• Homepage
  • Posts
  • Hatching hope: A record-breaking Bearded Vulture captive breeding season

Hatching hope: A record-breaking Bearded Vulture captive breeding season

Share This Post

The Bearded Vulture breeding season of 2022/23 has been the most successful one so far! The hard work of both the Bearded Vultures and human keepers has paid off, with a record-breaking number of eggs laid and chicks hatching. This new record brings hope to the efforts of reintroducing and reinforcing the species in areas where it went extinct or is in decline.

Bearded Vulture chick taking a nap at Guadalentín © Hansruedi Weyrich
Bearded Vulture chick taking a nap at Guadalentín © Hansruedi Weyrich

Bearded Vulture captive breeding programme sets new record

The Bearded Vulture Captive Breeding Network, coordinated by the Vulture Conservation Foundation (VCF) on behalf of EAZA’s EEP (Bearded Vulture EEP), achieved a new milestone. The Network consists of partnerships with zoos, private collections and specialised breeding centres that breed the species in captivity to support their conservation in the wild.

This season, a total of 79 eggs were laid, with 45 in specialised breeding centres and 35 in zoos, rescue centres and other establishments. So far, out of the 47 breeding pairs, 36 eggs have hatched, and only one chick has died, with 35 still alive. This number is a new record for the Bearded Vulture EEP in terms of eggs laid and chicks hatched.

Update: 18 April 2023

In an unexpected turn of events, the pair at Pairi Daiza laid a double clutch, breaking our record for eggs laid in a single season with a total of 80. Unfortunately, the first egg seemed to be infertile during the first nest control on its 58th day.

What does this mean for Bearded Vulture conservation?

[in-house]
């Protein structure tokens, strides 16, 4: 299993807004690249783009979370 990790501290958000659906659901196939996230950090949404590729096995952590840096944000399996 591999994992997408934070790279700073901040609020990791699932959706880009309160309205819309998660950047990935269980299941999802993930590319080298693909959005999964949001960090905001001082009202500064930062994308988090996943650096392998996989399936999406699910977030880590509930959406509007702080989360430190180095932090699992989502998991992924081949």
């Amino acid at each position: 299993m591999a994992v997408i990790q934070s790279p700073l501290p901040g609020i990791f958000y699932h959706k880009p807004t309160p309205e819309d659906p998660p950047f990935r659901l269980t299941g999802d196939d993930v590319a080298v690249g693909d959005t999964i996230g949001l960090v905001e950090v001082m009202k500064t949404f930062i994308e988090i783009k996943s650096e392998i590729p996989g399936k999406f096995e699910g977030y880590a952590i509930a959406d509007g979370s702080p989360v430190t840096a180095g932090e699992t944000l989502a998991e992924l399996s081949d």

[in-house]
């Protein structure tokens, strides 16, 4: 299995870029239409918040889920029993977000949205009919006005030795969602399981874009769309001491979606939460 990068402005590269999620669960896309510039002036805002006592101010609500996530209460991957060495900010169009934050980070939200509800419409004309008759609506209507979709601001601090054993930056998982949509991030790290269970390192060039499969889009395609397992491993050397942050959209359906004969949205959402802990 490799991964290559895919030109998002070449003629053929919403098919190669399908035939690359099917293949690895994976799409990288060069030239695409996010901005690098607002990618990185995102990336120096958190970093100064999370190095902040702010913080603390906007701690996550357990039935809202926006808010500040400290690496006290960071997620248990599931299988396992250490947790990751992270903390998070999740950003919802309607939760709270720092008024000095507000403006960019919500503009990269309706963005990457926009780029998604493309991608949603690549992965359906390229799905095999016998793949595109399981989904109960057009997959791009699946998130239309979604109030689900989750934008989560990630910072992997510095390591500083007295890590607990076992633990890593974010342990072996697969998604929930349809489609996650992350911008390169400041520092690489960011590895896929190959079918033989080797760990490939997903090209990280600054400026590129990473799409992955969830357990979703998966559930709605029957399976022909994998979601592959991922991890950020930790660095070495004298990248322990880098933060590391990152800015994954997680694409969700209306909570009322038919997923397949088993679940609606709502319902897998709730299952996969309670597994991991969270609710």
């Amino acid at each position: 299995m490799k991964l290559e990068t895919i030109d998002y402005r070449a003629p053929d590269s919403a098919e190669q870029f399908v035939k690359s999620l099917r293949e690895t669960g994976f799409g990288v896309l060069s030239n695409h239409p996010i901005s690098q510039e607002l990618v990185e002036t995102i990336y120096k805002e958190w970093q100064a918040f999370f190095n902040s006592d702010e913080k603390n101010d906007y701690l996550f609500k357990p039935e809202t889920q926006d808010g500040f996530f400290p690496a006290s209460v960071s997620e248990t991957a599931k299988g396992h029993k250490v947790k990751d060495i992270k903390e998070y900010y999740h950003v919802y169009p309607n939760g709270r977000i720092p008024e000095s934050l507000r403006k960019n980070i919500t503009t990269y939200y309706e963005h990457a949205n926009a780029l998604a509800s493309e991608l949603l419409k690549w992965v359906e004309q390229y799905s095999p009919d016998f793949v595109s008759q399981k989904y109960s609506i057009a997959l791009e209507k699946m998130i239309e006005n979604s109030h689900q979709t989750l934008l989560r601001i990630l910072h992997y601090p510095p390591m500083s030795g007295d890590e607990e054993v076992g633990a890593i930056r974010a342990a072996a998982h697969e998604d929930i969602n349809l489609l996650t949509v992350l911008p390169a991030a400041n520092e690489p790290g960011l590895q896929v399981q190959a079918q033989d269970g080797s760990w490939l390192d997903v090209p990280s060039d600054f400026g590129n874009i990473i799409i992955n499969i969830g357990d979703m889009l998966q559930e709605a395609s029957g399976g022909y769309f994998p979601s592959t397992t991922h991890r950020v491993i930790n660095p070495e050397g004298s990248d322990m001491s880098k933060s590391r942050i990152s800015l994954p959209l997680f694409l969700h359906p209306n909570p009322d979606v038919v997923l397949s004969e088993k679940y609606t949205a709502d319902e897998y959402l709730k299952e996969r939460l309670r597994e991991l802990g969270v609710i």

As we carefully evaluate each and every chick, we consider a multitude of factors, from their sex to their genetics, in order to determine their ultimate destination.

While some birds will be released into the wild, others will need to remain in captivity to ensure the stability of the captive population. The Bearded Vulture EEP population is experiencing an ageing effect, with some pairs no longer producing eggs. To maintain a stable production of captive-bred chicks in the long term and ensure viable Bearded Vulture populations in the wild, we must maintain a high number of captive birds that are also genetically diverse. 

The VCF is actively involved in several reintroduction projects, alongside our numerous partners, to restore the Bearded Vulture population to the wild. In the Alps, this programme has been ongoing since the 1970s, resulting in a successful return of the species to the region. Currently, releases in the region are ongoing, focusing on increasing genetic diversity and expanding the population towards the east. Apart from the Alps, the VCF is also involved in reintroduction efforts in other areas such as Andalusia, Massif Central, Pre-Alps, and Maestrazgo. Furthermore, there is an ongoing restocking project in Corsica, which aims to prevent the species from becoming extinct on the island.

How do reintroduction programmes work?

The Bearded Vulture we release into the wild come from a captive breeding background, hatching in different facilities within the Bearded Vulture EEP. Captive breeding plays a vital role in fulfilling the ambition to restore the European Bearded Vulture populations in the wild. Once the captive-bred vultures are around 90 days old, they are released into priority areas where the species have disappeared or are under threat. Before release, the vultures are equipped with identification rings and GPS transmitters, and a unique set of their feathers are bleached, to monitor their movements and progress in the wild, while also evaluating our conservation efforts.

Our Bearded Vulture reintroduction projects use the hacking method to release captive-bred Bearded Vultures into the wild, replicating the species’ natural way of fledging. The vultures are placed in artificial nests in suitable habitats that resemble the wild nests of the species. The project staff feed and observe the progress of the vultures from afar, enabling them to acclimatise to the natural environment until they are ready to take their first flight 20 to 30 days after their release. With this technique, the nestlings can associate the release site with the hatching area, so when they reach breeding age at around 8-10 years old, they select these places to breed.

The VCF is grateful for the partnership of zoos, private collections and specialised breeding centres within the Bearded Vulture EEP for their dedication and diligence in breeding the species in captivity to support conservation efforts in the wild. Without their support, the return of the species to areas where it disappeared would not have been possible.

VCF Bearded Vulture Captive Breeding Station logo

Related Posts

A Bearded Vulture in Norway?

Surprising news from Norway! An immature Bearded Vulture (Gypaetus barbatus) made a remarkable incursion into the

Scroll to Top